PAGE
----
Rain, Wind, Blowing Dust Prove to be a Fatal Combination - KCBD NewsChannel 11 Lubbock

6/22/06

Rain, Wind, Blowing Dust Prove to be a Fatal Combination

Rain, wind, lightning and blowing dust. All of those elements came together in Thursday's storms, leaving behind widespread damage and one fatality.

DPS Corporal John Gonzales says the man killed during the storms was 71-year-old James Brown of Lubbock.

High winds, blowing dust and a storm system that surprised almost everyone kicked up something almost no one would've expected: close to zero visibility on Highway 62/82.

Blowing dust literally blind sided numerous drivers causing two separate multiple car pile-ups, one near Ropesville and the other ten miles east of Brownfield. Texas Department of Public Safety troopers tell us one man died. They say he couldn't see the truck just feet ahead of him, he slammed into it killing him almost instantly.

Meanwhile, Lubbock firefighters were battling a cotton bir fire two miles east of the airport on Farm Road 1294. Nearby neighbors were burning trash when winds near 60 miles per hour carried the flames to the cotton bir pile, causing the fire to spark. The fire is now under control and firefighters report no injuries.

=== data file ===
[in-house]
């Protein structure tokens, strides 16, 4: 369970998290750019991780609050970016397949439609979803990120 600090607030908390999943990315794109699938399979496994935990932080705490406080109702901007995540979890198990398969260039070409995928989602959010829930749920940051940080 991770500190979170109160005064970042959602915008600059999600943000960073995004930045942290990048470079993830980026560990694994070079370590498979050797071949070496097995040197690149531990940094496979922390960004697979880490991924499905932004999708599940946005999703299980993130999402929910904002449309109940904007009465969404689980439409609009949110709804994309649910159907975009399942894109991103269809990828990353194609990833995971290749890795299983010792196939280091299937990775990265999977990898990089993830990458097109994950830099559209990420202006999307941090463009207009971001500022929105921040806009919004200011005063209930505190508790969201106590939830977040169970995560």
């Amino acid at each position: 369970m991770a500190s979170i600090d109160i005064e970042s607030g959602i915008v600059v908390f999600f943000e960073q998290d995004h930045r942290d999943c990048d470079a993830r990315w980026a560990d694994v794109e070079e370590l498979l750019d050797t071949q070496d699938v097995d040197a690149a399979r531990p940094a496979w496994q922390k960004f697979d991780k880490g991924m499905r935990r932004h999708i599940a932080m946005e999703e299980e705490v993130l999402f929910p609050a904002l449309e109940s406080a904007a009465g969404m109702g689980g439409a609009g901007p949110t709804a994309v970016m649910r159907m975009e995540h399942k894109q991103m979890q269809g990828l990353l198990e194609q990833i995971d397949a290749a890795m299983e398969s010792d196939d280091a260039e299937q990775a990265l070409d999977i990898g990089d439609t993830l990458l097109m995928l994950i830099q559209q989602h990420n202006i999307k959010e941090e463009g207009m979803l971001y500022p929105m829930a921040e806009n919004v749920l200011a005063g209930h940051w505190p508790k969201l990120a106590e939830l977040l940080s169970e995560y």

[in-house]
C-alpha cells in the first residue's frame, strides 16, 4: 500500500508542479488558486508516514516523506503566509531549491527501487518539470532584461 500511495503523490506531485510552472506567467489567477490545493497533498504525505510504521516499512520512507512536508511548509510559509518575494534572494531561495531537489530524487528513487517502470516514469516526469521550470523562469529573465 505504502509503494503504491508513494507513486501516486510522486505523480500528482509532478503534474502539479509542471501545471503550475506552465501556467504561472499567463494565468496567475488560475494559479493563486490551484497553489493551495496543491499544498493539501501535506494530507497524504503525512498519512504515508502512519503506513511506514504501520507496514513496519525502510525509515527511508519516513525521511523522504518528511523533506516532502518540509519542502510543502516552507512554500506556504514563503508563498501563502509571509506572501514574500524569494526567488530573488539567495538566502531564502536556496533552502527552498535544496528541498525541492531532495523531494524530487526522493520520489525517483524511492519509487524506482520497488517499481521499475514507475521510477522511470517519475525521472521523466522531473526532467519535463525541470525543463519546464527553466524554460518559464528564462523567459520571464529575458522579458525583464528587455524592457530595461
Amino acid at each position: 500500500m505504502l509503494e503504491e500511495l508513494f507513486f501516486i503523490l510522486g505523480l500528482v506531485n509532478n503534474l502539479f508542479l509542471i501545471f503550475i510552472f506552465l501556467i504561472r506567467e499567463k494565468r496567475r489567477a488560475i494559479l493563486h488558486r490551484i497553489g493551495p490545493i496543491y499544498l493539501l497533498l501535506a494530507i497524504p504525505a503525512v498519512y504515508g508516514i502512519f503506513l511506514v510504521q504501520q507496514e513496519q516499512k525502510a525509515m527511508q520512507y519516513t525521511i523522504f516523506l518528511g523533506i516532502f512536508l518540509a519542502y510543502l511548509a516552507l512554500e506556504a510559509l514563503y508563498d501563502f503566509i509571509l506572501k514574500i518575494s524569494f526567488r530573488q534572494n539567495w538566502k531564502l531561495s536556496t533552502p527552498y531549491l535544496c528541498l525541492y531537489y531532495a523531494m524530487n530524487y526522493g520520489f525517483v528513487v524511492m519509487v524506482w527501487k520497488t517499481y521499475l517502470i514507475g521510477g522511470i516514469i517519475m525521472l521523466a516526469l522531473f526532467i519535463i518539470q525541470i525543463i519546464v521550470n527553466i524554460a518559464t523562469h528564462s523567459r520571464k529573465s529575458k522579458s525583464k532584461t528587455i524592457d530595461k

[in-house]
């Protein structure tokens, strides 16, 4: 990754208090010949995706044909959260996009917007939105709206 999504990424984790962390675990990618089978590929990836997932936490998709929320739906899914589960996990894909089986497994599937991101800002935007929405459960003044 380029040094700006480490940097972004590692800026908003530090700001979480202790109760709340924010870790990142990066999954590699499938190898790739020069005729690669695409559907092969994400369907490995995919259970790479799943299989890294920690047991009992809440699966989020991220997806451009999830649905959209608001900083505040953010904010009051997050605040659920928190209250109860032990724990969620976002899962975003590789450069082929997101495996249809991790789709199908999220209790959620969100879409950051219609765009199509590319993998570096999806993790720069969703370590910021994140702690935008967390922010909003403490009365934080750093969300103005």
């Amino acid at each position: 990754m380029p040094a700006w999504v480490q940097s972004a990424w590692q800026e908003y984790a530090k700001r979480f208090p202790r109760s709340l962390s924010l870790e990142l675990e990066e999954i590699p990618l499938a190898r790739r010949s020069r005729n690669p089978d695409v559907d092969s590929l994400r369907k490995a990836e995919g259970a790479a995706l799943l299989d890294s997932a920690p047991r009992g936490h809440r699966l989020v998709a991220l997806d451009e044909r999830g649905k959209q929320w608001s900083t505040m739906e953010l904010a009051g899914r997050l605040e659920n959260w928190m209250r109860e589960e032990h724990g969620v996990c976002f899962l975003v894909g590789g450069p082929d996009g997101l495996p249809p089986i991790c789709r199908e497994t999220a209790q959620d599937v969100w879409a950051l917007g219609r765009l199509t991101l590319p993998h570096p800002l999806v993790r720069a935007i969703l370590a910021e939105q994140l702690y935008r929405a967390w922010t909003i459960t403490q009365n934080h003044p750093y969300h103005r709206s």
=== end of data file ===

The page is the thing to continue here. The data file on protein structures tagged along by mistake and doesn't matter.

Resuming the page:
At Dement Lighting, located at 45th and Interstate 27, the building was evacuated. A live power line was attached to a downed pole dangerously close to the building, causing concern for everyone inside. Crews arrived shortly after to shut off power and repair damages.

We took a look at National Weather Service data, which shows the path the storm took, heading  northeast to southwest, against the normal weather pattern.

National Weather Service Warning Service Coordinator Brian La Marre says, "usually, it's contrary to what we always say, storms going southwest to northeast, so it's a good example to use in that people need to be prepared to make sure weather can come from most directions from across the area."

La Marre says storms traveling northeast to southwest don't happen too often, but it isn't uncommon. The damage left behind is a reminder that mother nature is unpredictable.

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